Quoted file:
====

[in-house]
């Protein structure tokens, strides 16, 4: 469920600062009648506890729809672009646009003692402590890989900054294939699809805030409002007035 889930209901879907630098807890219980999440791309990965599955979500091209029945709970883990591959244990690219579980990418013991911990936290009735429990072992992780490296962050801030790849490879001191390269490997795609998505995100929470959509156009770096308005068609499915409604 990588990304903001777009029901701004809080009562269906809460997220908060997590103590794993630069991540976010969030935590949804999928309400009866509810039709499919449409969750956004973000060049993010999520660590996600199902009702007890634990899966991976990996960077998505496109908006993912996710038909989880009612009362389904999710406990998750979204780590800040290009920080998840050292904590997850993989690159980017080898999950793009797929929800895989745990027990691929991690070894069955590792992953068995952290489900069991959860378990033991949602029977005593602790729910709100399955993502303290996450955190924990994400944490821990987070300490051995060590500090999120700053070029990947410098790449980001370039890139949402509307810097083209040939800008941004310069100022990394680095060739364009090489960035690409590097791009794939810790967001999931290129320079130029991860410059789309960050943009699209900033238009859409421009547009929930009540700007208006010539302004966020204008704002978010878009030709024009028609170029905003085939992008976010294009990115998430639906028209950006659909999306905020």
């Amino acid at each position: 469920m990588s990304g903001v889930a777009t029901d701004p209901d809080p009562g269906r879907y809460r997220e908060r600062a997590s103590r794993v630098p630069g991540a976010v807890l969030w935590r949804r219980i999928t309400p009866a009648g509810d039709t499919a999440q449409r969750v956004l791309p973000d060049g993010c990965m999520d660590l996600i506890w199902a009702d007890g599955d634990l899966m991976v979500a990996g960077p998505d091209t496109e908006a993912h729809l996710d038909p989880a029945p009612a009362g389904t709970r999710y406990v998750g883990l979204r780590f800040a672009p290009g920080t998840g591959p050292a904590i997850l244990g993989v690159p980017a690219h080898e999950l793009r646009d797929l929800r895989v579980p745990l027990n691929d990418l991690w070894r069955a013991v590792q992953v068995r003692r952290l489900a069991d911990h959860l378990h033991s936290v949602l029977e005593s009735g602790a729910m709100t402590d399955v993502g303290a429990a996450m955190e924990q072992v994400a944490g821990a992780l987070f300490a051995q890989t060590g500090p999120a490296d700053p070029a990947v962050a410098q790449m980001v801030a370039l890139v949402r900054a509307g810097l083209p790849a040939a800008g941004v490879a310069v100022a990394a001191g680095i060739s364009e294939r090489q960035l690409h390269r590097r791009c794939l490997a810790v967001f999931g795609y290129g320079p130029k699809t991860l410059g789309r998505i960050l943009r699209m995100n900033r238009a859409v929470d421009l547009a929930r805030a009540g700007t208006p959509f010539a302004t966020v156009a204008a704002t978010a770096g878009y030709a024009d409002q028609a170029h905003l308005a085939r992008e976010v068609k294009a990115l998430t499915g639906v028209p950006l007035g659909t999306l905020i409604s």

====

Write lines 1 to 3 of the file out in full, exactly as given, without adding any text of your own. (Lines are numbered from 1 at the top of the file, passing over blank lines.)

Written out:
[in-house]
């Protein structure tokens, strides 16, 4: 469920600062009648506890729809672009646009003692402590890989900054294939699809805030409002007035 889930209901879907630098807890219980999440791309990965599955979500091209029945709970883990591959244990690219579980990418013991911990936290009735429990072992992780490296962050801030790849490879001191390269490997795609998505995100929470959509156009770096308005068609499915409604 990588990304903001777009029901701004809080009562269906809460997220908060997590103590794993630069991540976010969030935590949804999928309400009866509810039709499919449409969750956004973000060049993010999520660590996600199902009702007890634990899966991976990996960077998505496109908006993912996710038909989880009612009362389904999710406990998750979204780590800040290009920080998840050292904590997850993989690159980017080898999950793009797929929800895989745990027990691929991690070894069955590792992953068995952290489900069991959860378990033991949602029977005593602790729910709100399955993502303290996450955190924990994400944490821990987070300490051995060590500090999120700053070029990947410098790449980001370039890139949402509307810097083209040939800008941004310069100022990394680095060739364009090489960035690409590097791009794939810790967001999931290129320079130029991860410059789309960050943009699209900033238009859409421009547009929930009540700007208006010539302004966020204008704002978010878009030709024009028609170029905003085939992008976010294009990115998430639906028209950006659909999306905020």
């Amino acid at each position: 469920m990588s990304g903001v889930a777009t029901d701004p209901d809080p009562g269906r879907y809460r997220e908060r600062a997590s103590r794993v630098p630069g991540a976010v807890l969030w935590r949804r219980i999928t309400p009866a009648g509810d039709t499919a999440q449409r969750v956004l791309p973000d060049g993010c990965m999520d660590l996600i506890w199902a009702d007890g599955d634990l899966m991976v979500a990996g960077p998505d091209t496109e908006a993912h729809l996710d038909p989880a029945p009612a009362g389904t709970r999710y406990v998750g883990l979204r780590f800040a672009p290009g920080t998840g591959p050292a904590i997850l244990g993989v690159p980017a690219h080898e999950l793009r646009d797929l929800r895989v579980p745990l027990n691929d990418l991690w070894r069955a013991v590792q992953v068995r003692r952290l489900a069991d911990h959860l378990h033991s936290v949602l029977e005593s009735g602790a729910m709100t402590d399955v993502g303290a429990a996450m955190e924990q072992v994400a944490g821990a992780l987070f300490a051995q890989t060590g500090p999120a490296d700053p070029a990947v962050a410098q790449m980001v801030a370039l890139v949402r900054a509307g810097l083209p790849a040939a800008g941004v490879a310069v100022a990394a001191g680095i060739s364009e294939r090489q960035l690409h390269r590097r791009c794939l490997a810790v967001f999931g795609y290129g320079p130029k699809t991860l410059g789309r998505i960050l943009r699209m995100n900033r238009a859409v929470d421009l547009a929930r805030a009540g700007t208006p959509f010539a302004t966020v156009a204008a704002t978010a770096g878009y030709a024009d409002q028609a170029h905003l308005a085939r992008e976010v068609k294009a990115l998430t499915g639906v028209p950006l007035g659909t999306l905020i409604s």